2.10      Proposed section 140IJ provides that sponsors are obliged to meet expenses incurred by the Commonwealth in locating, detaining and removing 457 visa holders who have overstayed their visa. The Explanatory Memorandum (EM) states:

This amendment ensures that the Australian community does not end up paying for the removal of a person who has come to Australia to undertake employment but rather the person responsible for bringing the person into Australia bears the cost. This is an incentive to employers wishing to sponsor persons to undertake employment activities in Australia on a temporary basis, to ensure that the persons they wish to sponsor genuinely intend skilled employment in Australia.[10]

Other obligations

2.11      Proposed section 140IL allows for further obligations on sponsors to be prescribed by regulation.

Investigative powers

2.12      Proposed paragraph 140ZJ(2)(a) authorises inspectors to 'enter, without force, a place of business or other place where he or she has reasonable cause to believe that there is information, documents or any other thing relevant to [determining compliance with sponsor obligations]'. Under paragraph 140ZJ(2)(b) this includes:

2.13      Failure to produce documents requested by an inspector is an offence attracting a maximum penalty of six months imprisonment under proposed section 140ZK.[12]


2.14      Proposed subsection 140SB(2) provides that breaches of sponsorship obligations are subject to civil penalties of up to 60 penalty units for an individual and 300 penalty units for a body corporate for each identified breach. For breaches prescribed in regulations under proposed section 140IL the maximum is 50 and 250 penalty units respectively.[13]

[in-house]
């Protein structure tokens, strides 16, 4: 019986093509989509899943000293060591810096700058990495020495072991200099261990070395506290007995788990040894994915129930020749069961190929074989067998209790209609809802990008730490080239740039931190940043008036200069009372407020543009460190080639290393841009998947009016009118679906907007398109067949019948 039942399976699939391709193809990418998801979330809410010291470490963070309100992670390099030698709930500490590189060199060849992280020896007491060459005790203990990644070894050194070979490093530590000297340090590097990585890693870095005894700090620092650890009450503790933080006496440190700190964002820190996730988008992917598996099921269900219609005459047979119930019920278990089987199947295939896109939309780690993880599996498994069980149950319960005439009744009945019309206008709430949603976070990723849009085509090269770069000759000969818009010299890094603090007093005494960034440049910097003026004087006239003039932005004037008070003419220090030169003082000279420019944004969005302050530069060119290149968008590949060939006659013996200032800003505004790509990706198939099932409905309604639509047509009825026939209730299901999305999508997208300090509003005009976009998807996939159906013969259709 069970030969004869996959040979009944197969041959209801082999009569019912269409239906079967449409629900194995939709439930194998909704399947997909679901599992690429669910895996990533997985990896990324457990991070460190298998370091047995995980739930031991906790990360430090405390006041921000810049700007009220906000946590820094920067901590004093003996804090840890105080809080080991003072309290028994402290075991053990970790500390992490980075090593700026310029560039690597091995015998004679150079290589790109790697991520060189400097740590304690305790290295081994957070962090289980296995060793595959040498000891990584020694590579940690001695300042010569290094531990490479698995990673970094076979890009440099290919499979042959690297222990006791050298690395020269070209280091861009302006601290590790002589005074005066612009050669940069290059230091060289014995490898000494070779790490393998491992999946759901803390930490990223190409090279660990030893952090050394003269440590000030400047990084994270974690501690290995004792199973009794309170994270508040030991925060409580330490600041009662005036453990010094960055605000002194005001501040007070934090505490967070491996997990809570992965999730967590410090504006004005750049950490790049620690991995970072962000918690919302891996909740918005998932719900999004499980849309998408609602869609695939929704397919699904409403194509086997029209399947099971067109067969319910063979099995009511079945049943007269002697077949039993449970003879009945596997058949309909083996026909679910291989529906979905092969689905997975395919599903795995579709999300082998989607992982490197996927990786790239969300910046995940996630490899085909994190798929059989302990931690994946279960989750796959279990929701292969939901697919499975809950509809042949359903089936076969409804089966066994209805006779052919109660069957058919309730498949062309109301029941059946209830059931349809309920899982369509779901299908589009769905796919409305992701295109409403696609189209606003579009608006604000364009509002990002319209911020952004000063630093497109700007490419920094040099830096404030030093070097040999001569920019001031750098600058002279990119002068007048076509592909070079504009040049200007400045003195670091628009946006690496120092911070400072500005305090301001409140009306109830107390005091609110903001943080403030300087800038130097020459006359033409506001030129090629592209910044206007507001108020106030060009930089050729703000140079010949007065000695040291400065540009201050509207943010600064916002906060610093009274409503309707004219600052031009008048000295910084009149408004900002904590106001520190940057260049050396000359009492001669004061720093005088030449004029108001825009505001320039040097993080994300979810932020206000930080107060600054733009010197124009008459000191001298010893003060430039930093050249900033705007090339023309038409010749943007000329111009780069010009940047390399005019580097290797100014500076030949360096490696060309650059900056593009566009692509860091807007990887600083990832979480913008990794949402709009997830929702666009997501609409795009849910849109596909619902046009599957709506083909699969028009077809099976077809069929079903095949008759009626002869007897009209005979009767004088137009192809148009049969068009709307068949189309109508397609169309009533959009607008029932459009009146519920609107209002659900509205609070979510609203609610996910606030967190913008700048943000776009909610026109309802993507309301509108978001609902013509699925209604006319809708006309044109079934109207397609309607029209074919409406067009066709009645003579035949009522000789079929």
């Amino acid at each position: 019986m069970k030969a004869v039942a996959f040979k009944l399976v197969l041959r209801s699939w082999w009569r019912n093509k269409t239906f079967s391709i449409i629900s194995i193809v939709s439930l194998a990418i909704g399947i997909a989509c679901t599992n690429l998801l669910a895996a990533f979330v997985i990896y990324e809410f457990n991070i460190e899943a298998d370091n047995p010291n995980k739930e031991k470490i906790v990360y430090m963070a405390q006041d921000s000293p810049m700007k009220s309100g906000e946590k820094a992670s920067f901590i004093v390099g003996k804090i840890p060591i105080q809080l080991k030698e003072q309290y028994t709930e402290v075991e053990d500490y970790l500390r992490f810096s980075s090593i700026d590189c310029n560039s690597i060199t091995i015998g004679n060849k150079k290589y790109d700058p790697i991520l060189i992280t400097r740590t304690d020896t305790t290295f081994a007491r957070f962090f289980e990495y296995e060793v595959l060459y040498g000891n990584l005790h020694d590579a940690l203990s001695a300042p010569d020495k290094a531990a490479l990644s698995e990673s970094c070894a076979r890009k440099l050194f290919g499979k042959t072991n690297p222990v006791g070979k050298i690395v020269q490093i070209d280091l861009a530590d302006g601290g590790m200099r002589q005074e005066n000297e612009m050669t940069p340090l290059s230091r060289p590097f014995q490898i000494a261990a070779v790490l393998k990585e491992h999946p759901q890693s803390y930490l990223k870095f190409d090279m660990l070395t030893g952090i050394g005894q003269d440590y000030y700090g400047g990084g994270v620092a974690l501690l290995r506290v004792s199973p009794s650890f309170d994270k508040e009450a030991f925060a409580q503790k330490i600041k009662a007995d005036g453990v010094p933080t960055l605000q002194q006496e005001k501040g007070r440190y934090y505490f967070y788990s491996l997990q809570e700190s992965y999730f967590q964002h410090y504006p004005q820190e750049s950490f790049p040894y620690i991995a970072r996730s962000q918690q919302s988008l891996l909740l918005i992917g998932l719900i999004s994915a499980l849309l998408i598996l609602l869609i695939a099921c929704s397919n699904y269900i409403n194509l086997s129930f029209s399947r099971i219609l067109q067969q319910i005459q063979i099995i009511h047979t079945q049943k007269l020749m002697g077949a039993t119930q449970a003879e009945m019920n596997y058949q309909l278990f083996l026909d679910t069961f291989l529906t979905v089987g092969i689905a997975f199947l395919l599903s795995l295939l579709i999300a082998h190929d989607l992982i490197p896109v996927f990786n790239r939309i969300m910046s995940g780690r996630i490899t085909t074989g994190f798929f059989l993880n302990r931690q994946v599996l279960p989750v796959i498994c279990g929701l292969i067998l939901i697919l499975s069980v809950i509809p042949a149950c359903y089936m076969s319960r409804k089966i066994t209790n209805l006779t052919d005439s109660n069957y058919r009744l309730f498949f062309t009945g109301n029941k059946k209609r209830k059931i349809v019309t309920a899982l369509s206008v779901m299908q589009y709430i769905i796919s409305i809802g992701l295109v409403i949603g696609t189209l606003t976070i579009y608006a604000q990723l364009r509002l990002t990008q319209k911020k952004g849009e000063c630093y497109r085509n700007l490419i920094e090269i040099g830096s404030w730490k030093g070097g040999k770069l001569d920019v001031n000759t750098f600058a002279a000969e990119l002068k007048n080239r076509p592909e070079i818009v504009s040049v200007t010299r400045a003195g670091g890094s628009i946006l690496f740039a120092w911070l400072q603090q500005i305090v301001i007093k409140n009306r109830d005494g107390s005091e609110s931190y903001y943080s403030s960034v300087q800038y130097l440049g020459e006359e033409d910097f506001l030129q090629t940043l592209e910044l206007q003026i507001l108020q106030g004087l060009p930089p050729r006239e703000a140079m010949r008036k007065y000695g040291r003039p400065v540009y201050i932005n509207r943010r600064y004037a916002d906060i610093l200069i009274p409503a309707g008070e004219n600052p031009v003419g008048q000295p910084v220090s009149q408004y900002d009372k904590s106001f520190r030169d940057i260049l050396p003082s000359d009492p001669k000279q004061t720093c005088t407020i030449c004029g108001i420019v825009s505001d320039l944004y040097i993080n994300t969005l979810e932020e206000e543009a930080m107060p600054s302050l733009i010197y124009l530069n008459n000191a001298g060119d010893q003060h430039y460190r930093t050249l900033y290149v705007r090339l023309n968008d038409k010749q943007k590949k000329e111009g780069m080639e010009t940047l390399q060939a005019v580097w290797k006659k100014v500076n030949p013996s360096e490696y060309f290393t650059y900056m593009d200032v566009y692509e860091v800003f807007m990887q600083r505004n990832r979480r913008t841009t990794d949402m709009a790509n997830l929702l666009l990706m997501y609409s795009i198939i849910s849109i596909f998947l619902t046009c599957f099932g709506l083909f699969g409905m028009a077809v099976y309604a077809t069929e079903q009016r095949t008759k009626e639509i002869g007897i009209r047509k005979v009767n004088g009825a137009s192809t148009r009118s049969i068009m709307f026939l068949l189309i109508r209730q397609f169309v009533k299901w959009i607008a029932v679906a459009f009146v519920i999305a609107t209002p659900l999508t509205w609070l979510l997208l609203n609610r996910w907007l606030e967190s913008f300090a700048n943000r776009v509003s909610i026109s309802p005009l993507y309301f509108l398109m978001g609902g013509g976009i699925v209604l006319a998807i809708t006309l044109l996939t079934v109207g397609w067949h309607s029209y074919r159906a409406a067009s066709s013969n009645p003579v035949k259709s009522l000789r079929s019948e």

2.15      Proposed subsection 140SB(6) also allows an eligible court to order that restitution be paid where a sponsor owes a person or a government money pursuant to the sponsor's obligations.[14]

2.16      The EM outlines the justification for the use of civil penalty penalties instead of criminal sanctions as follows:

The justification for the use of civil penalties, as opposed to criminal sanctions, is that the imposition of criminal sanctions on sponsors could have harsh consequences on the sponsor such [as] a loss of their export licence (or any other licence for that matter), which would not be in Australia's best interest. The use of civil penalties is also considered appropriate for the enforcement scheme to be flexible and administratively manageable. The use of civil penalties will increase compliance with migration legislation (and other relevant laws), thereby preserving the integrity of the Australian labour market and improving the conditions of overseas workers. In addition, the justification for no fault civil penalty offences is to facilitate an infringement notices regime.[15]

2.17      Proposed new paragraph 504(1)(jb) enables regulations to be made to establish an infringement notice regime as an alternative to civil proceedings. The EM states:

The purpose of this amendment is to set up a power to make regulations which provide a person who is alleged to have contravened a provision in or under Subdivision BB with an alternative to a civil penalty proceeding under section 140SB. The alternative is to pay to the Commonwealth, an amount not exceeding one-fifth of the maximum penalty that would have applied for contravention of the provision.[16]

2.18      Proposed subsection 140K(1A) allows the Minster to cancel sponsorship approval or bar a sponsor where the Minister reasonably believes an obligation has been breached. Subsection 140K(1B) also allows the Minister to bar a sponsor where the Minister reasonably believes that a Commonwealth, State or Territory law relevant to their status as a sponsor has been breached.[17]